Some people like to link to good thoughts on other blogs and some people like to subject their readers to the horrors of their own thoughts. I usually choose the latter. However, while reading a book review on Scot McKnight’s Jesus Creed blog, I came across a nugget of pure gold in the comments. This paragraph summarizes the difficulties in the emerging church’s dance with postmodern thinking:
It seems to me that some in the emergent movement are led astray by those postmodernists who think that a recognition of our finitude and subjectivity means that we must be religious skeptics, bereft of concrete beliefs like those that characterize the Christian story. Since I believe that there can be knowledge with what we might call epistemic humility, I reject the claim that postmodernism entails religious skepticism. It doesn’t. I also know from personal experience that commitment to religious belief, including Christian belief, can coexist (however unhappily) with anxiety, bafflement, sadness, doubt and confusion. I think, however, that some in the emergent movement unwittingly commit themselves to religious skepticism and that, I am convinced, is incompatible with Christian commitment.
All I can say to that is “amen.”
6 responses to “Good Thought on Emergent”
Is postmodern Christianity (emergent thinking) synonomous with skepticism? Must a postmodernist be a skeptic?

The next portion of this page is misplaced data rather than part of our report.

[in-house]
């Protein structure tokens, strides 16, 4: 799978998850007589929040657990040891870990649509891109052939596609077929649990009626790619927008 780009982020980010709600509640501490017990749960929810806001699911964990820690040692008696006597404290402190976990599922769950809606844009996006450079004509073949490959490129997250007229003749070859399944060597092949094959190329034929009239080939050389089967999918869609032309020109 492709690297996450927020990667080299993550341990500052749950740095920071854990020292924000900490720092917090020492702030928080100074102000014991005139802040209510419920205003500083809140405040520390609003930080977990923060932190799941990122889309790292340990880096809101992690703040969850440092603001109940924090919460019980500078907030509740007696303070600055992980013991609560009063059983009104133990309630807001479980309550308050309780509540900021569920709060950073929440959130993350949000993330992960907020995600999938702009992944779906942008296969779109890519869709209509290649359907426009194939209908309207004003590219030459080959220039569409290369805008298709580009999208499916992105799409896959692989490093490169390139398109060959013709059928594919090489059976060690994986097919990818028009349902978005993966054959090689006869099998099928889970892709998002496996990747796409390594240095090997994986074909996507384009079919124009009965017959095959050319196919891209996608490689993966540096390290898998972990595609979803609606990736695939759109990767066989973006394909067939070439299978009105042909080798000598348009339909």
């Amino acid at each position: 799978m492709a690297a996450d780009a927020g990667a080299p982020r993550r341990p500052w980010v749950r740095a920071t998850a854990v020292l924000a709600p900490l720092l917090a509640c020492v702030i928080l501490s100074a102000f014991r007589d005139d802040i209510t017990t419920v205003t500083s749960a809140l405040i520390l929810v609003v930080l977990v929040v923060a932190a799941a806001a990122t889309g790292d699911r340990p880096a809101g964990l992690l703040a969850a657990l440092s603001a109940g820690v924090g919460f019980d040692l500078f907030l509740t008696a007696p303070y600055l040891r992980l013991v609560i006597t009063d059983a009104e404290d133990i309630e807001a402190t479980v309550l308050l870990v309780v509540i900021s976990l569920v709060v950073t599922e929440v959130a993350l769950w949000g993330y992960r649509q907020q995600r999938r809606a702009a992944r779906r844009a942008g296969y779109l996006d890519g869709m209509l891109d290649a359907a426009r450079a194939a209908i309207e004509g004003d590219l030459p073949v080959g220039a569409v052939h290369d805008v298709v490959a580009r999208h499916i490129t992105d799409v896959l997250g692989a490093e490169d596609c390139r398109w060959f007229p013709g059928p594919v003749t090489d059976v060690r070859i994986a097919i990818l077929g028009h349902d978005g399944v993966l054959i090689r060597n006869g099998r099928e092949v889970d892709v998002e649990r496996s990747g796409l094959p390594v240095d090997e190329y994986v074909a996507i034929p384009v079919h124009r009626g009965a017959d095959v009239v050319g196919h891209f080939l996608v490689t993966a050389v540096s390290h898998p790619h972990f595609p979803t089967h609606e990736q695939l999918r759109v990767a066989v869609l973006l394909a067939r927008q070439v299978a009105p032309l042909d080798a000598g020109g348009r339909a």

I don’t know why the admission of our finitude and subjectivity is, or needs to be, any different from “epistemic humility”.
Of course painting with broad brushstrokes doesn’t always give you the full picture. That said, however, postmodernism and skepticism do tend to go hand in hand.
Admitting our finitude and subjectivity leads some people to think that you can’t really get beyond skepticism to any kind of confidence in truth. Our modernist conditioning has led us to the false belief that if you can’t know something with 100% rational certainty, then you can’t really know it at all.
Postmodernism thus far hasn’t really dealt with how to be certain of something while recognizing that you could be wrong. In the end, it’s probably just simple humility.
A lot going on behind the comment eh?
I am most interested by the subjectivity of the post-modern system.
Some would say that it is in large part a necessary reaction against the failed scientific objectivity of modernity.
But perhaps the subjectivity we attach to beliefs (you have your god, I have mine), is only a thinly veiled objectivity.
I.E. I’m willing to hold religion in tension so that we can all “get along” on the surface, but I’m still operating from my root belief system, while at the same time professing my objectivity for the betterment of society!
In other words: Everyone should have freedom of worship, but don’t get in the way of the American/Western Way of Life.
I think I need to get a few things clarified. First of all Matt (tony, cam), would you exactly identify yourself with postmodernism?
Suffice to say, I do not like postmodernism. If Christianity under modernism is an extension of the old authoritarianism, postmodernism seems to me to be about asking without really caring what the answers are. Postmodernism is content to doubt, it does not seek resolution of truth.